As the helmsperson, know your job! It has a few layers: helm a course, helm at the desired speed, helm through a bad sea state to negate damage, and ... don't hit anything! To helm without collision requires communication from all crew members. To helm a course requires communication from both the navigator and the tactician, but the helmsperson must respect all communication from all crew members. To helm at desired speed requires a VPP (speed and performance) chart, as well as communication from trimmers. To helm through a bad sea state requires an appreciation of the old adage: to finish first, first you must finish.
To helm effectively takes concentration. Understand your own limits and don't stay too long at the helm. Ask the trimmers how you are performing, and ensure the back-up helms are well rested. At sea, water should be supported with an energy drink to maintain salt levels. Don't hold on from going to the heads, and above all, stay warm and dry. Regardless of which yacht I sail offshore. I ensure all crew have appropriate wet weather gear. I use a sealed smock top and wear a beanie. I don't wear a hood as I find it best to have the wind about my face for those moments when feel takes over. If there is a distraction such as a breakage that requires attention, it's best to hand the helm over to a fresh crew member rather than losing focus.
A yacht, by definition, is a machine. It has moving parts and is propelled by conversion of energy. What makes this machine both special and challenging is that the energy converted is natural, and the energy used (wind), is not constant. Understanding the balance and the load paths of each particular yacht is crucial to successfully managing the helm. To do this, look at the yacht out of the water to determine if the mast is over the keel, or well in front. Typically, if the mast is over the keel, the yacht is a masthead rig and driven by large headsails. If the mast is well in front of the keel, then a fractional rig with larger mainsail is typical. Most helmspeople prefer a degree of weather helm, whereby the yacht will naturally head up into the wind when close hauled. A degree of weather helm is desirable for simplicity, however the rudder is a brake when in use, and should be used as little as possible. Each racing yacht must have a sail cross-over (selection) chart. If used correctly, the chart will keep the yacht in balance both in the hydrostatic sense, as well as a heel angle. Excessive heel angle increases weather helm and leeway. Both are enemies of VMG.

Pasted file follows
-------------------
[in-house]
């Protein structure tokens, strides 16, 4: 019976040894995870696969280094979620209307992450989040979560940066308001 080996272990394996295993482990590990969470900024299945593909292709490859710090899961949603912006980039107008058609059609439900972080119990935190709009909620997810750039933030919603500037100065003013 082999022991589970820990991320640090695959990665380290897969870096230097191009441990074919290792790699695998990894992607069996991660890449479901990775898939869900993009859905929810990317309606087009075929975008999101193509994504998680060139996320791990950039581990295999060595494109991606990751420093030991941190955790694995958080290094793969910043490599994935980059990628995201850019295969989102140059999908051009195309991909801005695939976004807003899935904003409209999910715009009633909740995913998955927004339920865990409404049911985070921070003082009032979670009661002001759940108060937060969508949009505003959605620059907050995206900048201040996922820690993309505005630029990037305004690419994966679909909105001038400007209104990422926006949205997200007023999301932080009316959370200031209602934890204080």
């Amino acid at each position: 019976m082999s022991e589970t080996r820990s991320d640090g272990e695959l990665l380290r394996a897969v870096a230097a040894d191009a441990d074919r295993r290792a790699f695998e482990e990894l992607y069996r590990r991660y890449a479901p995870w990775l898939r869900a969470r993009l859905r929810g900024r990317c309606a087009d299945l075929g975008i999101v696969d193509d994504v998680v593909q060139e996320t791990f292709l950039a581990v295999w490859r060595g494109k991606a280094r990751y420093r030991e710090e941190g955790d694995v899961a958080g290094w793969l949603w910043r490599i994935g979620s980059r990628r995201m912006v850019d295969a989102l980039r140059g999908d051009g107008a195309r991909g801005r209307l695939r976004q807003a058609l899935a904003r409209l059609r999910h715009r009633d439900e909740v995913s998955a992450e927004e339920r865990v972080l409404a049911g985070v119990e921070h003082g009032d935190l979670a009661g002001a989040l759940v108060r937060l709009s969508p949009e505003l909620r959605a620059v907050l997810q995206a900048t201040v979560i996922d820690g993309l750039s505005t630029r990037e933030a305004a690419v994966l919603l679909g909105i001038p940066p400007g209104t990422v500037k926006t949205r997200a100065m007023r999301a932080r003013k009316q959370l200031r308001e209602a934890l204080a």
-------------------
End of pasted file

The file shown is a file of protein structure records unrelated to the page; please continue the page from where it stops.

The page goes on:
Managing Director of the Noakes Group, Sean Langman is one of Australia's best-known sailors. His competitive spirit and raw sailing ability has seen him achieve outstanding success across an amazingly diverse range of craft from 49ers, 18-footers, speed records in his ORMA 60 trimaran, "too many seconds" in the Rolex Sydney Hobart, and wins in other major offshore races aboard the downwind flyer Xena. Add to that recent appearance on the GC 32s and the 2016 Rolex Sydney Hobart on the beautifully restored Maluka of Kermandie, which continues to threaten to steal IRC honours from her state-of-the-art carbon rivals.
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|Date:||Jun 1, 2017|